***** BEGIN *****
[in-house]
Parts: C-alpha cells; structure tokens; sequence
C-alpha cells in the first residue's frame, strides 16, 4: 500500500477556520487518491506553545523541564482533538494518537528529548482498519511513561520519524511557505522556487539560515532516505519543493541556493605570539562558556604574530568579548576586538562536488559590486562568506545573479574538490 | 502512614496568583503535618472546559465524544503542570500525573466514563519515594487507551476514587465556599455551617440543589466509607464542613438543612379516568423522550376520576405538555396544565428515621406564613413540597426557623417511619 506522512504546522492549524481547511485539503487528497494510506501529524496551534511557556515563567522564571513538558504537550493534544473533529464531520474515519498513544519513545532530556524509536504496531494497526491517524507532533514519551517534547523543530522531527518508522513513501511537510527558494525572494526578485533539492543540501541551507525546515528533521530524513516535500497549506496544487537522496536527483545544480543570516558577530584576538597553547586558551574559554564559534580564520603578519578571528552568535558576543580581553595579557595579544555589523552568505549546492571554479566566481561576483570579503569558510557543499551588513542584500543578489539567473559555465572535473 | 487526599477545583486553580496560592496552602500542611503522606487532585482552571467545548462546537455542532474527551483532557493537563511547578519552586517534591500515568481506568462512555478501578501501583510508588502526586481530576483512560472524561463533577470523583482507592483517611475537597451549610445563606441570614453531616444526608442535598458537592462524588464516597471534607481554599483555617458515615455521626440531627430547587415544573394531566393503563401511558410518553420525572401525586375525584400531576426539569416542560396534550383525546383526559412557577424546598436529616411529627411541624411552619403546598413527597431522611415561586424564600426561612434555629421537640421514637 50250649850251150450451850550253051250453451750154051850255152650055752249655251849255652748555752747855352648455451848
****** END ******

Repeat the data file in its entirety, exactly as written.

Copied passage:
[in-house]
Parts: C-alpha cells; structure tokens; sequence
C-alpha cells in the first residue's frame, strides 16, 4: 500500500477556520487518491506553545523541564482533538494518537528529548482498519511513561520519524511557505522556487539560515532516505519543493541556493605570539562558556604574530568579548576586538562536488559590486562568506545573479574538490 | 502512614496568583503535618472546559465524544503542570500525573466514563519515594487507551476514587465556599455551617440543589466509607464542613438543612379516568423522550376520576405538555396544565428515621406564613413540597426557623417511619 506522512504546522492549524481547511485539503487528497494510506501529524496551534511557556515563567522564571513538558504537550493534544473533529464531520474515519498513544519513545532530556524509536504496531494497526491517524507532533514519551517534547523543530522531527518508522513513501511537510527558494525572494526578485533539492543540501541551507525546515528533521530524513516535500497549506496544487537522496536527483545544480543570516558577530584576538597553547586558551574559554564559534580564520603578519578571528552568535558576543580581553595579557595579544555589523552568505549546492571554479566566481561576483570579503569558510557543499551588513542584500543578489539567473559555465572535473 | 487526599477545583486553580496560592496552602500542611503522606487532585482552571467545548462546537455542532474527551483532557493537563511547578519552586517534591500515568481506568462512555478501578501501583510508588502526586481530576483512560472524561463533577470523583482507592483517611475537597451549610445563606441570614453531616444526608442535598458537592462524588464516597471534607481554599483555617458515615455521626440531627430547587415544573394531566393503563401511558410518553420525572401525586375525584400531576426539569416542560396534550383525546383526559412557577424546598436529616411529627411541624411552619403546598413527597431522611415561586424564600426561612434555629421537640421514637 50250649850251150450451850550253051250453451750154051850255152650055752249655251849255652748555752747855352648455451848